Some cities are so famous and we expect so much from them that when we finally arrive, after the initial moment of joy, the other, less pleasant phase of disappointment comes over us. Yes, the monuments are stunning, the food is good, the weather is perfect, but there is something missing. And it's hard to explain what. On the other hand, there are places pretty ugly, chaotic or completely unknown - we don't even know what to think - and we fall in love with them. That was the case for me with Tbilisi in Georgia, Prishtina in Kosovo or Kiev in Ukraine - although virtually non existent on the tourist world map, they enchanted me beyond imagination. Istanbul, in turn, was the place I had always dreamed of visiting and in the end, although I enjoyed it, I felt that thing that there's something missing. You will surely find the photos in this post absolutely stunning and you might think that what I say is silly. But I'll try my best to explain my point of view below.
Chernobyl in Eastern Ukraine is one of the most infamous places on Earth. It used to be a normal, ordinary town, no different from thousands of others in the Soviet Union. It was quiet, peaceful, had its own theater, cinema and amusement park. People lived their life according to a daily routine until the 26th of April, 1986. In the middle of the night, a disastrous explosion shook Chernobyl. Reactor number 4 failed and ejected radioactive particles high up into the atmosphere. With the clouds and wind, the fallout was subsequently spread all over Europe, reaching as far as Scandinavia. Chernobyl and the surrounding area were evacuated virtually overnight. Only recently more and more people have started to return to their old homes. Three decades after the disaster, I visited Chernobyl and in this post I'll show you the way it is now.
If one excludes the Vatican City, Monaco is the smallest country in the world. It's a popular tourist destination due to its proximity to the French Riviera and tax free status. It's also the place where the rich and famous come - full of luxurious hotels, resorts and casinos. It could be compared to Las Vegas or Dubai, however, on a much smaller scale - the whole area of Monaco is only 2 square km (less than 1 mile)!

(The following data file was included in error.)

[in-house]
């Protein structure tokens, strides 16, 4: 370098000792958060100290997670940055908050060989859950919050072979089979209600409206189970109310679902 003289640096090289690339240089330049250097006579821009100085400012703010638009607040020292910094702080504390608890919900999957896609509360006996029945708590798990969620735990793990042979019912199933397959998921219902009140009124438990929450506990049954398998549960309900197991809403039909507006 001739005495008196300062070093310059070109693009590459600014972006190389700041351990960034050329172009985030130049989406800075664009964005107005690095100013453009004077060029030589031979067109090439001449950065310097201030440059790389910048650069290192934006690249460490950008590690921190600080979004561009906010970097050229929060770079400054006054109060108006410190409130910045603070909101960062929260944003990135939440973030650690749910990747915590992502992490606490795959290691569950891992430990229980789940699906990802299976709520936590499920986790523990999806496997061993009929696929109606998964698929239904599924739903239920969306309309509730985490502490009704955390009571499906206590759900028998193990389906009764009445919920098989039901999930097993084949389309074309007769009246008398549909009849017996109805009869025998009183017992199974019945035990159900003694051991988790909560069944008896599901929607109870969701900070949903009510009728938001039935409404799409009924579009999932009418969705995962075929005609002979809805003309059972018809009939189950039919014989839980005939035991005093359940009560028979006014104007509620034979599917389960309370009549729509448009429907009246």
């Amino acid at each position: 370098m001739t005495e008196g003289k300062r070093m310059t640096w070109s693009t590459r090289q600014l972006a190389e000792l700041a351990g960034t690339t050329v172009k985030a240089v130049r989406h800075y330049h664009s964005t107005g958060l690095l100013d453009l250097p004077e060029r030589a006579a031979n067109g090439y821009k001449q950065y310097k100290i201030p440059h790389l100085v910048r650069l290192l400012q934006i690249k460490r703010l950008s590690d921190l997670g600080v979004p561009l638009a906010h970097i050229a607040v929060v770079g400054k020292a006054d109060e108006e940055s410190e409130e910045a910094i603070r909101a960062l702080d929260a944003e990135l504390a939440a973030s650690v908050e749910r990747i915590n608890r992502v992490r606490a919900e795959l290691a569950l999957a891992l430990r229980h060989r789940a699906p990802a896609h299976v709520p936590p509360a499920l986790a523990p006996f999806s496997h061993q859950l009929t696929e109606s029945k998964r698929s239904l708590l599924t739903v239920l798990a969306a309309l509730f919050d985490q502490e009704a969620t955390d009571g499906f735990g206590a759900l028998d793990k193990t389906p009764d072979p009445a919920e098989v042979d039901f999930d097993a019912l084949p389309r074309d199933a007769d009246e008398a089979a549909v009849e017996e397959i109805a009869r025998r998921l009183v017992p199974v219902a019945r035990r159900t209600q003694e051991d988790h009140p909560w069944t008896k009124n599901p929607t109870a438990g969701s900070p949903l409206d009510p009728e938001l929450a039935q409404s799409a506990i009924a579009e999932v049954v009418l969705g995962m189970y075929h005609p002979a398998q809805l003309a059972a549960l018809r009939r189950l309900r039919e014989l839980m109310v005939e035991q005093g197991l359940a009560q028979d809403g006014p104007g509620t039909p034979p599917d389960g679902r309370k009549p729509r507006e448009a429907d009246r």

Monaco was never a destination I dreamed to visit. Nevertheless, we got a great deal - extremely cheap flights to Nice in winter, so why not also see the surrounding towns (and a completely different country)? On the way from Nice, we stopped in a spectacularly beautiful, although lesser known town of Eze perched on a steep, rocky cliff overlooking the incredible coast, then we continued on to Monaco itself.
The title of this post is a bit tricky - it doesn't mean that I didn't enjoy my time in Ljubljana or that it's an ugly city. I chose this title to be somewhat controversial because this is what attracts people nowadays. In reality, it's the opposite - Ljubljana isn't too big, it's pretty, with little winding streets and for me, has the same charm as Bratislava or Riga. However, Ljubljana was our last stop in Slovenia and after visiting such wonders as Piran and Koper with red roofs and Mediterranean coast, Soca river (which was so clear that it seemed just unreal) flowing through white gorges, spectacular Slovenian Alps, magnificent lake Bled with the famous island in the middle, nearby Vintgar Gorge, lake Bohinj - shores of which resembled tropical seas, the medieval Predjama castle built into the cave and Postojna cave - one of Europe's largest, Ljubljana appeared so bleak and ordinary.
Pompeii is one of the most famous archaeological sites in the world. It's been featured in numerous Hollywood productions and is a symbol of the sophisticated life in ancient Rome. The tragic fate following the eruption of Mt. Vesuvius in 79 AD made this beautiful seaside town cease to exist overnight. The ashes of the volcano sealed and protected the streets with houses of Pompeii from invaders and atmospheric conditions for centuries to come. Excaveted as late as in the 18th century, the perfectly well preserved statues, frescoes, shops and streets have revealed how advanced the ancient Romans were. Pompeii became a literal time capsule.